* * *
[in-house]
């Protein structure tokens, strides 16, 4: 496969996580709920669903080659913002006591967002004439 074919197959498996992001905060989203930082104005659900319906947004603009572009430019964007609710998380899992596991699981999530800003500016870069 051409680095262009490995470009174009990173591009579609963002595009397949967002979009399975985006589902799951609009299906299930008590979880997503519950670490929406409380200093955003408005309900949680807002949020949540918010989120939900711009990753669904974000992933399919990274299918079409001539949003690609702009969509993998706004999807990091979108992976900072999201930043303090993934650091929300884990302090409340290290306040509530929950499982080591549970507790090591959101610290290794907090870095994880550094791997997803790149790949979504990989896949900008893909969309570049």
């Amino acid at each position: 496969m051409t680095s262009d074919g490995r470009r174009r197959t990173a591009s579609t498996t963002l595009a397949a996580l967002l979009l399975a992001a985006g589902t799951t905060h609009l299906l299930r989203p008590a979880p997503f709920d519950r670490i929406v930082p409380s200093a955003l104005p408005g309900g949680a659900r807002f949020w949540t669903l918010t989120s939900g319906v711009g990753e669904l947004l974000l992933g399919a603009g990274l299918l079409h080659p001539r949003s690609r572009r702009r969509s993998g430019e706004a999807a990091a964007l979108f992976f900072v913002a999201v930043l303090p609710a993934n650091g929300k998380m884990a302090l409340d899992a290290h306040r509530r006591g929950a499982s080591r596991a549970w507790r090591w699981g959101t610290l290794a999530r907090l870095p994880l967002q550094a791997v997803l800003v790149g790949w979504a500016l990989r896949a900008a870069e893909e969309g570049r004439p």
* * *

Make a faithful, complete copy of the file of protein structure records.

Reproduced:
[in-house]
């Protein structure tokens, strides 16, 4: 496969996580709920669903080659913002006591967002004439 074919197959498996992001905060989203930082104005659900319906947004603009572009430019964007609710998380899992596991699981999530800003500016870069 051409680095262009490995470009174009990173591009579609963002595009397949967002979009399975985006589902799951609009299906299930008590979880997503519950670490929406409380200093955003408005309900949680807002949020949540918010989120939900711009990753669904974000992933399919990274299918079409001539949003690609702009969509993998706004999807990091979108992976900072999201930043303090993934650091929300884990302090409340290290306040509530929950499982080591549970507790090591959101610290290794907090870095994880550094791997997803790149790949979504990989896949900008893909969309570049």
């Amino acid at each position: 496969m051409t680095s262009d074919g490995r470009r174009r197959t990173a591009s579609t498996t963002l595009a397949a996580l967002l979009l399975a992001a985006g589902t799951t905060h609009l299906l299930r989203p008590a979880p997503f709920d519950r670490i929406v930082p409380s200093a955003l104005p408005g309900g949680a659900r807002f949020w949540t669903l918010t989120s939900g319906v711009g990753e669904l947004l974000l992933g399919a603009g990274l299918l079409h080659p001539r949003s690609r572009r702009r969509s993998g430019e706004a999807a990091a964007l979108f992976f900072v913002a999201v930043l303090p609710a993934n650091g929300k998380m884990a302090l409340d899992a290290h306040r509530r006591g929950a499982s080591r596991a549970w507790r090591w699981g959101t610290l290794a999530r907090l870095p994880l967002q550094a791997v997803l800003v790149g790949w979504a500016l990989r896949a900008a870069e893909e969309g570049r004439p």